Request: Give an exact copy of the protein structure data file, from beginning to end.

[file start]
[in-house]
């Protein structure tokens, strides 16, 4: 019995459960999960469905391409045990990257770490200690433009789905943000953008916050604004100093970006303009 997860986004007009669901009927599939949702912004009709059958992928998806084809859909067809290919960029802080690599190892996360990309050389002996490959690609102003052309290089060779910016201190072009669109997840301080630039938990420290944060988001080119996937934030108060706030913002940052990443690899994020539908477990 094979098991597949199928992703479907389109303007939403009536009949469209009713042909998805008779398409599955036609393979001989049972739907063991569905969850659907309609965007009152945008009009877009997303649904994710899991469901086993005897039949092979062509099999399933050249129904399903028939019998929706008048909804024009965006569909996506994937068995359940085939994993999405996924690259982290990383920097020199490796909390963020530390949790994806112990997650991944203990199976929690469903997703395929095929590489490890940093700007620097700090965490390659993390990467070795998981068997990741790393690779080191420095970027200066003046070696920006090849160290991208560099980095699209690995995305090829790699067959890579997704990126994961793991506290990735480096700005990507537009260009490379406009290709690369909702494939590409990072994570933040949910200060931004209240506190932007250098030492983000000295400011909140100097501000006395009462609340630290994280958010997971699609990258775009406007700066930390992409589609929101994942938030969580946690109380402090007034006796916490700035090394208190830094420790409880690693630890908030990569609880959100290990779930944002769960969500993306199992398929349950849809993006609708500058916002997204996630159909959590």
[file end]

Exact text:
[in-house]
């Protein structure tokens, strides 16, 4: 019995459960999960469905391409045990990257770490200690433009789905943000953008916050604004100093970006303009 997860986004007009669901009927599939949702912004009709059958992928998806084809859909067809290919960029802080690599190892996360990309050389002996490959690609102003052309290089060779910016201190072009669109997840301080630039938990420290944060988001080119996937934030108060706030913002940052990443690899994020539908477990 094979098991597949199928992703479907389109303007939403009536009949469209009713042909998805008779398409599955036609393979001989049972739907063991569905969850659907309609965007009152945008009009877009997303649904994710899991469901086993005897039949092979062509099999399933050249129904399903028939019998929706008048909804024009965006569909996506994937068995359940085939994993999405996924690259982290990383920097020199490796909390963020530390949790994806112990997650991944203990199976929690469903997703395929095929590489490890940093700007620097700090965490390659993390990467070795998981068997990741790393690779080191420095970027200066003046070696920006090849160290991208560099980095699209690995995305090829790699067959890579997704990126994961793991506290990735480096700005990507537009260009490379406009290709690369909702494939590409990072994570933040949910200060931004209240506190932007250098030492983000000295400011909140100097501000006395009462609340630290994280958010997971699609990258775009406007700066930390992409589609929101994942938030969580946690109380402090007034006796916490700035090394208190830094420790409880690693630890908030990569609880959100290990779930944002769960969500993306199992398929349950849809993006609708500058916002997204996630159909959590």